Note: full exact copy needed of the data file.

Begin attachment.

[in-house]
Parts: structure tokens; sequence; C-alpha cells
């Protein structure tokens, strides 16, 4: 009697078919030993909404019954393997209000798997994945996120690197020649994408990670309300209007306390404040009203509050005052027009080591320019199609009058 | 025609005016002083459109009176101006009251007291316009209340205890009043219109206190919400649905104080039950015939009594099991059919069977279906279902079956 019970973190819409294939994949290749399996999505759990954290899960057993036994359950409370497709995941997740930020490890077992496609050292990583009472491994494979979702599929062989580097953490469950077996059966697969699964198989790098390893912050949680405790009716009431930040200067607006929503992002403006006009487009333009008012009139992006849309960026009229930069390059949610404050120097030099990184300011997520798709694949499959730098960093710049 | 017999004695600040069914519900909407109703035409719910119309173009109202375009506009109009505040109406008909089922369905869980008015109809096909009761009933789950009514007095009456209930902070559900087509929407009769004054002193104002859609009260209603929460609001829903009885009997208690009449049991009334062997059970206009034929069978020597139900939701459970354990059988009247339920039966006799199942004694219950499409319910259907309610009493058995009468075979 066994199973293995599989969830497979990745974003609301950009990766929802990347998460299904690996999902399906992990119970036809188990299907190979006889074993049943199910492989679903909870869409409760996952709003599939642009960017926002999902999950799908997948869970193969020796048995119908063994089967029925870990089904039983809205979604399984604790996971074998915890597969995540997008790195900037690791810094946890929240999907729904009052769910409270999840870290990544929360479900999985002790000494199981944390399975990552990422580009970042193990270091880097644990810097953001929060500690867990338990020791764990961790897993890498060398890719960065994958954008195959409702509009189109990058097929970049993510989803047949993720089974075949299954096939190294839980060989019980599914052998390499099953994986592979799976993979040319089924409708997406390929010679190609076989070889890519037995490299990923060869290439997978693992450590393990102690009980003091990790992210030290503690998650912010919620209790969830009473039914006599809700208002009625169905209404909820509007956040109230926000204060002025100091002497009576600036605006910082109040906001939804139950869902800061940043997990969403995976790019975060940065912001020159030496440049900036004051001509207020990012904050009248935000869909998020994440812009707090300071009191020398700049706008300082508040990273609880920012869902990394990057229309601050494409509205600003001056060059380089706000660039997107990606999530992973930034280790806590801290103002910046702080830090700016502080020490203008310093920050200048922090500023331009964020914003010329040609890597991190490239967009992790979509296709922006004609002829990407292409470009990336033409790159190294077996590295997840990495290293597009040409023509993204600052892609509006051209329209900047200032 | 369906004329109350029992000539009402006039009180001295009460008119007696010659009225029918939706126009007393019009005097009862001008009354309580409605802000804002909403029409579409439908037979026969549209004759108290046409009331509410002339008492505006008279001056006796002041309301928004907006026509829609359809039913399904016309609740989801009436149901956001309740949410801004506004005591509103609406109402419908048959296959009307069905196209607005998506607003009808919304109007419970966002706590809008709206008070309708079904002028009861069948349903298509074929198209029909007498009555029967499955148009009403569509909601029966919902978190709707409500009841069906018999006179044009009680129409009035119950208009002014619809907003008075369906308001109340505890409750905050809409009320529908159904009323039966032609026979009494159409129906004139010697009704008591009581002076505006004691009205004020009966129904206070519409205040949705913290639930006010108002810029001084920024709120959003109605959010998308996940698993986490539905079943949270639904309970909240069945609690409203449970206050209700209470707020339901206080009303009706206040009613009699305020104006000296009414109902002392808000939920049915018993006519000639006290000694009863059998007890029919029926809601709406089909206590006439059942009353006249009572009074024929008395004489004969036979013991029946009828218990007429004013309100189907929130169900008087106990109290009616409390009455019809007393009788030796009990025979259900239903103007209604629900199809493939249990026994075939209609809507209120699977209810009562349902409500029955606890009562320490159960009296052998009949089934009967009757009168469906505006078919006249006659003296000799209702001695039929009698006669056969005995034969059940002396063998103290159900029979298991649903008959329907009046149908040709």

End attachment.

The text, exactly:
[in-house]
Parts: structure tokens; sequence; C-alpha cells
């Protein structure tokens, strides 16, 4: 009697078919030993909404019954393997209000798997994945996120690197020649994408990670309300209007306390404040009203509050005052027009080591320019199609009058 | 025609005016002083459109009176101006009251007291316009209340205890009043219109206190919400649905104080039950015939009594099991059919069977279906279902079956 019970973190819409294939994949290749399996999505759990954290899960057993036994359950409370497709995941997740930020490890077992496609050292990583009472491994494979979702599929062989580097953490469950077996059966697969699964198989790098390893912050949680405790009716009431930040200067607006929503992002403006006009487009333009008012009139992006849309960026009229930069390059949610404050120097030099990184300011997520798709694949499959730098960093710049 | 017999004695600040069914519900909407109703035409719910119309173009109202375009506009109009505040109406008909089922369905869980008015109809096909009761009933789950009514007095009456209930902070559900087509929407009769004054002193104002859609009260209603929460609001829903009885009997208690009449049991009334062997059970206009034929069978020597139900939701459970354990059988009247339920039966006799199942004694219950499409319910259907309610009493058995009468075979 066994199973293995599989969830497979990745974003609301950009990766929802990347998460299904690996999902399906992990119970036809188990299907190979006889074993049943199910492989679903909870869409409760996952709003599939642009960017926002999902999950799908997948869970193969020796048995119908063994089967029925870990089904039983809205979604399984604790996971074998915890597969995540997008790195900037690791810094946890929240999907729904009052769910409270999840870290990544929360479900999985002790000494199981944390399975990552990422580009970042193990270091880097644990810097953001929060500690867990338990020791764990961790897993890498060398890719960065994958954008195959409702509009189109990058097929970049993510989803047949993720089974075949299954096939190294839980060989019980599914052998390499099953994986592979799976993979040319089924409708997406390929010679190609076989070889890519037995490299990923060869290439997978693992450590393990102690009980003091990790992210030290503690998650912010919620209790969830009473039914006599809700208002009625169905209404909820509007956040109230926000204060002025100091002497009576600036605006910082109040906001939804139950869902800061940043997990969403995976790019975060940065912001020159030496440049900036004051001509207020990012904050009248935000869909998020994440812009707090300071009191020398700049706008300082508040990273609880920012869902990394990057229309601050494409509205600003001056060059380089706000660039997107990606999530992973930034280790806590801290103002910046702080830090700016502080020490203008310093920050200048922090500023331009964020914003010329040609890597991190490239967009992790979509296709922006004609002829990407292409470009990336033409790159190294077996590295997840990495290293597009040409023509993204600052892609509006051209329209900047200032 | 369906004329109350029992000539009402006039009180001295009460008119007696010659009225029918939706126009007393019009005097009862001008009354309580409605802000804002909403029409579409439908037979026969549209004759108290046409009331509410002339008492505006008279001056006796002041309301928004907006026509829609359809039913399904016309609740989801009436149901956001309740949410801004506004005591509103609406109402419908048959296959009307069905196209607005998506607003009808919304109007419970966002706590809008709206008070309708079904002028009861069948349903298509074929198209029909007498009555029967499955148009009403569509909601029966919902978190709707409500009841069906018999006179044009009680129409009035119950208009002014619809907003008075369906308001109340505890409750905050809409009320529908159904009323039966032609026979009494159409129906004139010697009704008591009581002076505006004691009205004020009966129904206070519409205040949705913290639930006010108002810029001084920024709120959003109605959010998308996940698993986490539905079943949270639904309970909240069945609690409203449970206050209700209470707020339901206080009303009706206040009613009699305020104006000296009414109902002392808000939920049915018993006519000639006290000694009863059998007890029919029926809601709406089909206590006439059942009353006249009572009074024929008395004489004969036979013991029946009828218990007429004013309100189907929130169900008087106990109290009616409390009455019809007393009788030796009990025979259900239903103007209604629900199809493939249990026994075939209609809507209120699977209810009562349902409500029955606890009562320490159960009296052998009949089934009967009757009168469906505006078919006249006659003296000799209702001695039929009698006669056969005995034969059940002396063998103290159900029979298991649903008959329907009046149908040709």